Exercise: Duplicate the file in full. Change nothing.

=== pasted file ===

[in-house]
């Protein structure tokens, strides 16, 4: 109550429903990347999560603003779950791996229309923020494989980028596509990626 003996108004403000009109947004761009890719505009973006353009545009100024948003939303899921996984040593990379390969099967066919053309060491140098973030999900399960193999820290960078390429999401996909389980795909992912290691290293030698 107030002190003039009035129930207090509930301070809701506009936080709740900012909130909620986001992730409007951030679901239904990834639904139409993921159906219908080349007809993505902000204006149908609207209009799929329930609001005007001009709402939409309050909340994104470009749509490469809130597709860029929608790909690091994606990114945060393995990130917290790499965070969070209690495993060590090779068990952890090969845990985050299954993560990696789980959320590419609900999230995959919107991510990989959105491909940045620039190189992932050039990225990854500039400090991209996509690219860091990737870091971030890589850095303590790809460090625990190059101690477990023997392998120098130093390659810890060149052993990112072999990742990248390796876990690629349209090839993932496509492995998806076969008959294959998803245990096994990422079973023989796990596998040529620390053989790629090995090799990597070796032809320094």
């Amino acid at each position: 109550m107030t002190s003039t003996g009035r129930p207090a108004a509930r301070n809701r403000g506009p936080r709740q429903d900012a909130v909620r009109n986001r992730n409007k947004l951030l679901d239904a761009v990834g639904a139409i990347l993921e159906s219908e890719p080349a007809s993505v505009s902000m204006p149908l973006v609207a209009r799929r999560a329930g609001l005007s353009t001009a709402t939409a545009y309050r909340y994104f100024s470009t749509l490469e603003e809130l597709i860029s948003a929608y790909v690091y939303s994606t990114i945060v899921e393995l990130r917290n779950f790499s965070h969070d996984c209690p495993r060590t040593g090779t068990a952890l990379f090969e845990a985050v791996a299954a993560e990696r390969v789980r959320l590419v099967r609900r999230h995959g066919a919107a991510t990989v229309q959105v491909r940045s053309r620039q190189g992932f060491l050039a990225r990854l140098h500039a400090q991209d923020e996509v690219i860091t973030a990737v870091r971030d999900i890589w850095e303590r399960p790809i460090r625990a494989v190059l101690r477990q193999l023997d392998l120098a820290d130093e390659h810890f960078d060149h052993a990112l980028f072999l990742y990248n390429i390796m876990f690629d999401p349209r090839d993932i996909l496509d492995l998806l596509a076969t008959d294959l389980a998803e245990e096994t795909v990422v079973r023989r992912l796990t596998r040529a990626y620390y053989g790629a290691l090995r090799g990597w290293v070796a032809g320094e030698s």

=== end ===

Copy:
[in-house]
């Protein structure tokens, strides 16, 4: 109550429903990347999560603003779950791996229309923020494989980028596509990626 003996108004403000009109947004761009890719505009973006353009545009100024948003939303899921996984040593990379390969099967066919053309060491140098973030999900399960193999820290960078390429999401996909389980795909992912290691290293030698 107030002190003039009035129930207090509930301070809701506009936080709740900012909130909620986001992730409007951030679901239904990834639904139409993921159906219908080349007809993505902000204006149908609207209009799929329930609001005007001009709402939409309050909340994104470009749509490469809130597709860029929608790909690091994606990114945060393995990130917290790499965070969070209690495993060590090779068990952890090969845990985050299954993560990696789980959320590419609900999230995959919107991510990989959105491909940045620039190189992932050039990225990854500039400090991209996509690219860091990737870091971030890589850095303590790809460090625990190059101690477990023997392998120098130093390659810890060149052993990112072999990742990248390796876990690629349209090839993932496509492995998806076969008959294959998803245990096994990422079973023989796990596998040529620390053989790629090995090799990597070796032809320094």
């Amino acid at each position: 109550m107030t002190s003039t003996g009035r129930p207090a108004a509930r301070n809701r403000g506009p936080r709740q429903d900012a909130v909620r009109n986001r992730n409007k947004l951030l679901d239904a761009v990834g639904a139409i990347l993921e159906s219908e890719p080349a007809s993505v505009s902000m204006p149908l973006v609207a209009r799929r999560a329930g609001l005007s353009t001009a709402t939409a545009y309050r909340y994104f100024s470009t749509l490469e603003e809130l597709i860029s948003a929608y790909v690091y939303s994606t990114i945060v899921e393995l990130r917290n779950f790499s965070h969070d996984c209690p495993r060590t040593g090779t068990a952890l990379f090969e845990a985050v791996a299954a993560e990696r390969v789980r959320l590419v099967r609900r999230h995959g066919a919107a991510t990989v229309q959105v491909r940045s053309r620039q190189g992932f060491l050039a990225r990854l140098h500039a400090q991209d923020e996509v690219i860091t973030a990737v870091r971030d999900i890589w850095e303590r399960p790809i460090r625990a494989v190059l101690r477990q193999l023997d392998l120098a820290d130093e390659h810890f960078d060149h052993a990112l980028f072999l990742y990248n390429i390796m876990f690629d999401p349209r090839d993932i996909l496509d492995l998806l596509a076969t008959d294959l389980a998803e245990e096994t795909v990422v079973r023989r992912l796990t596998r040529a990626y620390y053989g790629a290691l090995r090799g990597w290293v070796a032809g320094e030698s």